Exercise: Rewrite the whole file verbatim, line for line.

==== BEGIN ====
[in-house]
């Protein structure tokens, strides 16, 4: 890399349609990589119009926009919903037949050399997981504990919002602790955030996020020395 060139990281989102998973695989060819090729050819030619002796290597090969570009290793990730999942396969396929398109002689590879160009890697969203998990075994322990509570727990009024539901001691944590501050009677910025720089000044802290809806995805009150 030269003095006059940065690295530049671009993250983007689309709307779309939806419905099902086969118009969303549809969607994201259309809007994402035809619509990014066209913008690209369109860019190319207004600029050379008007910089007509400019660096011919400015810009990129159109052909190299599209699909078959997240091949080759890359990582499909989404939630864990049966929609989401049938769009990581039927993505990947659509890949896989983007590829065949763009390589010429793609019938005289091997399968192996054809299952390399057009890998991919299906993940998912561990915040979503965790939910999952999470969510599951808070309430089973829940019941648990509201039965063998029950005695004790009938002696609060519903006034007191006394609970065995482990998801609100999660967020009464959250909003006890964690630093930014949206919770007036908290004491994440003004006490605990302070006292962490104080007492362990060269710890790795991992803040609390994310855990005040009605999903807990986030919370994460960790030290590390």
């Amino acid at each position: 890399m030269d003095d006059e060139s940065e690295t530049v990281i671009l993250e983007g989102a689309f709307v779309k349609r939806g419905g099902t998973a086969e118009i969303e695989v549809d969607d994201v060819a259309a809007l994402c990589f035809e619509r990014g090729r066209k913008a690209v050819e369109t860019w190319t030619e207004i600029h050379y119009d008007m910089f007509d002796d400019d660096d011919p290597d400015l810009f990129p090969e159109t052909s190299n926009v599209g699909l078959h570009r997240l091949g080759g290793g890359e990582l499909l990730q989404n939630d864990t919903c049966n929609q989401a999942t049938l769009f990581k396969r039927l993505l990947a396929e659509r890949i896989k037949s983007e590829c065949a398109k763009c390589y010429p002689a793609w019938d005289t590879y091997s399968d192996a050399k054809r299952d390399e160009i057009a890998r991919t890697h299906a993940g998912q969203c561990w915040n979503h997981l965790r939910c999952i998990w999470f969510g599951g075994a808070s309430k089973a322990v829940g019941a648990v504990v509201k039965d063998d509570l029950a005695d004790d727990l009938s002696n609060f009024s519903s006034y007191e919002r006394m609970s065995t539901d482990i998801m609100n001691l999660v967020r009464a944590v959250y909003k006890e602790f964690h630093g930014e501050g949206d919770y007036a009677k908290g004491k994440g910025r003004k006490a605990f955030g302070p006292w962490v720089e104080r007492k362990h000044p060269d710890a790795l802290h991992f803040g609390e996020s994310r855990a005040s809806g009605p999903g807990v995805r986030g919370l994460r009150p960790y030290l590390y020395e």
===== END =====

[in-house]
């Protein structure tokens, strides 16, 4: 890399349609990589119009926009919903037949050399997981504990919002602790955030996020020395 060139990281989102998973695989060819090729050819030619002796290597090969570009290793990730999942396969396929398109002689590879160009890697969203998990075994322990509570727990009024539901001691944590501050009677910025720089000044802290809806995805009150 030269003095006059940065690295530049671009993250983007689309709307779309939806419905099902086969118009969303549809969607994201259309809007994402035809619509990014066209913008690209369109860019190319207004600029050379008007910089007509400019660096011919400015810009990129159109052909190299599209699909078959997240091949080759890359990582499909989404939630864990049966929609989401049938769009990581039927993505990947659509890949896989983007590829065949763009390589010429793609019938005289091997399968192996054809299952390399057009890998991919299906993940998912561990915040979503965790939910999952999470969510599951808070309430089973829940019941648990509201039965063998029950005695004790009938002696609060519903006034007191006394609970065995482990998801609100999660967020009464959250909003006890964690630093930014949206919770007036908290004491994440003004006490605990302070006292962490104080007492362990060269710890790795991992803040609390994310855990005040009605999903807990986030919370994460960790030290590390």
């Amino acid at each position: 890399m030269d003095d006059e060139s940065e690295t530049v990281i671009l993250e983007g989102a689309f709307v779309k349609r939806g419905g099902t998973a086969e118009i969303e695989v549809d969607d994201v060819a259309a809007l994402c990589f035809e619509r990014g090729r066209k913008a690209v050819e369109t860019w190319t030619e207004i600029h050379y119009d008007m910089f007509d002796d400019d660096d011919p290597d400015l810009f990129p090969e159109t052909s190299n926009v599209g699909l078959h570009r997240l091949g080759g290793g890359e990582l499909l990730q989404n939630d864990t919903c049966n929609q989401a999942t049938l769009f990581k396969r039927l993505l990947a396929e659509r890949i896989k037949s983007e590829c065949a398109k763009c390589y010429p002689a793609w019938d005289t590879y091997s399968d192996a050399k054809r299952d390399e160009i057009a890998r991919t890697h299906a993940g998912q969203c561990w915040n979503h997981l965790r939910c999952i998990w999470f969510g599951g075994a808070s309430k089973a322990v829940g019941a648990v504990v509201k039965d063998d509570l029950a005695d004790d727990l009938s002696n609060f009024s519903s006034y007191e919002r006394m609970s065995t539901d482990i998801m609100n001691l999660v967020r009464a944590v959250y909003k006890e602790f964690h630093g930014e501050g949206d919770y007036a009677k908290g004491k994440g910025r003004k006490a605990f955030g302070p006292w962490v720089e104080r007492k362990h000044p060269d710890a790795l802290h991992f803040g609390e996020s994310r855990a005040s809806g009605p999903g807990v995805r986030g919370l994460r009150p960790y030290l590390y020395e």